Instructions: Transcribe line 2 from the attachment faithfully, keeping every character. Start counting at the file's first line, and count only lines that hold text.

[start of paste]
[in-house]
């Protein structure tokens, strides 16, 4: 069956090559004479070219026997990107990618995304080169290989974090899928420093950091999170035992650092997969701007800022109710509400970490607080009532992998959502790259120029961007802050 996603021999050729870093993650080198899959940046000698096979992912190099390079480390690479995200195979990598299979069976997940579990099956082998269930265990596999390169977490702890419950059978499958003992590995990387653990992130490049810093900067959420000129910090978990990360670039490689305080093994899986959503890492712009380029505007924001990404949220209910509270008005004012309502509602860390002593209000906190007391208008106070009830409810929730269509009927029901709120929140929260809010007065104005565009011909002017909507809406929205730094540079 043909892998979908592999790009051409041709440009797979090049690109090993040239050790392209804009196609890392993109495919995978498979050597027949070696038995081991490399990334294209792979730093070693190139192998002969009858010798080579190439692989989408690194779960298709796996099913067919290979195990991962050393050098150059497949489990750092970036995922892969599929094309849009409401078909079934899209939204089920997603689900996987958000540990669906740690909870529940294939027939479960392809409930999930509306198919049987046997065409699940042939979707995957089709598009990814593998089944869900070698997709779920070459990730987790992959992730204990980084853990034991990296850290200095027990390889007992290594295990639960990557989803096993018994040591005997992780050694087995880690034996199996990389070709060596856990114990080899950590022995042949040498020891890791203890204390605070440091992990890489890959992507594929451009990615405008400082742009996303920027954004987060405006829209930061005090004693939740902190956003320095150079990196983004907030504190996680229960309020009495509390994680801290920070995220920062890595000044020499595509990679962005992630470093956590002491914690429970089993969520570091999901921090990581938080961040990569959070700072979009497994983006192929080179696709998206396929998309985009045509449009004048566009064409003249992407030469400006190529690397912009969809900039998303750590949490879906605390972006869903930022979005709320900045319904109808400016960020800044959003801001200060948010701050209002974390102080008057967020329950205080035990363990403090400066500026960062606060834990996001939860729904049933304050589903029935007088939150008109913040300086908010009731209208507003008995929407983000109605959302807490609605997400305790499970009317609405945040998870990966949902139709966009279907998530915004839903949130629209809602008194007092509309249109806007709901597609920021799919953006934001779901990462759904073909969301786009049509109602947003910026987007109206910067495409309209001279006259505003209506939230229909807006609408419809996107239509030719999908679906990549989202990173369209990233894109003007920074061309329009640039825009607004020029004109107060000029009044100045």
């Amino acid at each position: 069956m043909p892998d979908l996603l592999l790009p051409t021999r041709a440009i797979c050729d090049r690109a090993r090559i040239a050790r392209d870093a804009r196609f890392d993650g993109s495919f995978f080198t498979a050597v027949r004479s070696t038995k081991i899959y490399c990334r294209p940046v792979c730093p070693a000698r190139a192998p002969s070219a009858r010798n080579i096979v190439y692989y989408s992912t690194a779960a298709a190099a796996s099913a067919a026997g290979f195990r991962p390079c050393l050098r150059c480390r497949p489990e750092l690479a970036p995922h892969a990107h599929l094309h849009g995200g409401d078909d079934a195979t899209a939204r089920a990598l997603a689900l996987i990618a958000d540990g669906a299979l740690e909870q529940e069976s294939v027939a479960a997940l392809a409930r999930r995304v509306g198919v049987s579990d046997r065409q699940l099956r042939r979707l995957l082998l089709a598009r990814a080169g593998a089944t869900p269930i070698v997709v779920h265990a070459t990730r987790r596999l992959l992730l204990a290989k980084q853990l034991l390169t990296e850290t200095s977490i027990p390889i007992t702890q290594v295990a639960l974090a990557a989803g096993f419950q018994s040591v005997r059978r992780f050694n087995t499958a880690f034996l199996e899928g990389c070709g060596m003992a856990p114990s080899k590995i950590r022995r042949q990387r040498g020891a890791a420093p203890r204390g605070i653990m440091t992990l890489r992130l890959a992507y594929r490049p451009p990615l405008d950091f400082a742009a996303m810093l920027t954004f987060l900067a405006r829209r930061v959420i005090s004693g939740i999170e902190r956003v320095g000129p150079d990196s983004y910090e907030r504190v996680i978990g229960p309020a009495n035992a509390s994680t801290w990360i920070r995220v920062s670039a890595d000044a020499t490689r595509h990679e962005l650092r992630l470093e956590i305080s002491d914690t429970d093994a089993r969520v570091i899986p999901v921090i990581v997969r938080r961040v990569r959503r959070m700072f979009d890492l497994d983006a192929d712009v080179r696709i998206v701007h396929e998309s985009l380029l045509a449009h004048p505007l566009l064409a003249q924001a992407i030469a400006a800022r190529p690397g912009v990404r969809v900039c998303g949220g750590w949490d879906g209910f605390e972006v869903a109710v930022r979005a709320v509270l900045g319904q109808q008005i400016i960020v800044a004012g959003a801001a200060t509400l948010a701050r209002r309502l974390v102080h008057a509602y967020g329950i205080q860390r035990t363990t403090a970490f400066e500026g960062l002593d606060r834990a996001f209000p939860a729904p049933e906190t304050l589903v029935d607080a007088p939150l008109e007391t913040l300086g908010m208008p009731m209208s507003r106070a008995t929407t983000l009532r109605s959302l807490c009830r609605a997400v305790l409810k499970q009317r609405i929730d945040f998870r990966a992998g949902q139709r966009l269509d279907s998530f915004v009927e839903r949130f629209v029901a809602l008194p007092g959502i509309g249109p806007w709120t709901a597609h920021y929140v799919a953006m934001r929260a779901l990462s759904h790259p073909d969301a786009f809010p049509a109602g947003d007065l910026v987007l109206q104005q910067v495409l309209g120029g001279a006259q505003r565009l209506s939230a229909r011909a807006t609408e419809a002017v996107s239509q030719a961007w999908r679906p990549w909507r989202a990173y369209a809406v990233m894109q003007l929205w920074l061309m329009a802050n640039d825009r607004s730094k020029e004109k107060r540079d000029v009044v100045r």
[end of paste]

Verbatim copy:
């Protein structure tokens, strides 16, 4: 069956090559004479070219026997990107990618995304080169290989974090899928420093950091999170035992650092997969701007800022109710509400970490607080009532992998959502790259120029961007802050 996603021999050729870093993650080198899959940046000698096979992912190099390079480390690479995200195979990598299979069976997940579990099956082998269930265990596999390169977490702890419950059978499958003992590995990387653990992130490049810093900067959420000129910090978990990360670039490689305080093994899986959503890492712009380029505007924001990404949220209910509270008005004012309502509602860390002593209000906190007391208008106070009830409810929730269509009927029901709120929140929260809010007065104005565009011909002017909507809406929205730094540079 043909892998979908592999790009051409041709440009797979090049690109090993040239050790392209804009196609890392993109495919995978498979050597027949070696038995081991490399990334294209792979730093070693190139192998002969009858010798080579190439692989989408690194779960298709796996099913067919290979195990991962050393050098150059497949489990750092970036995922892969599929094309849009409401078909079934899209939204089920997603689900996987958000540990669906740690909870529940294939027939479960392809409930999930509306198919049987046997065409699940042939979707995957089709598009990814593998089944869900070698997709779920070459990730987790992959992730204990980084853990034991990296850290200095027990390889007992290594295990639960990557989803096993018994040591005997992780050694087995880690034996199996990389070709060596856990114990080899950590022995042949040498020891890791203890204390605070440091992990890489890959992507594929451009990615405008400082742009996303920027954004987060405006829209930061005090004693939740902190956003320095150079990196983004907030504190996680229960309020009495509390994680801290920070995220920062890595000044020499595509990679962005992630470093956590002491914690429970089993969520570091999901921090990581938080961040990569959070700072979009497994983006192929080179696709998206396929998309985009045509449009004048566009064409003249992407030469400006190529690397912009969809900039998303750590949490879906605390972006869903930022979005709320900045319904109808400016960020800044959003801001200060948010701050209002974390102080008057967020329950205080035990363990403090400066500026960062606060834990996001939860729904049933304050589903029935007088939150008109913040300086908010009731209208507003008995929407983000109605959302807490609605997400305790499970009317609405945040998870990966949902139709966009279907998530915004839903949130629209809602008194007092509309249109806007709901597609920021799919953006934001779901990462759904073909969301786009049509109602947003910026987007109206910067495409309209001279006259505003209506939230229909807006609408419809996107239509030719999908679906990549989202990173369209990233894109003007920074061309329009640039825009607004020029004109107060000029009044100045």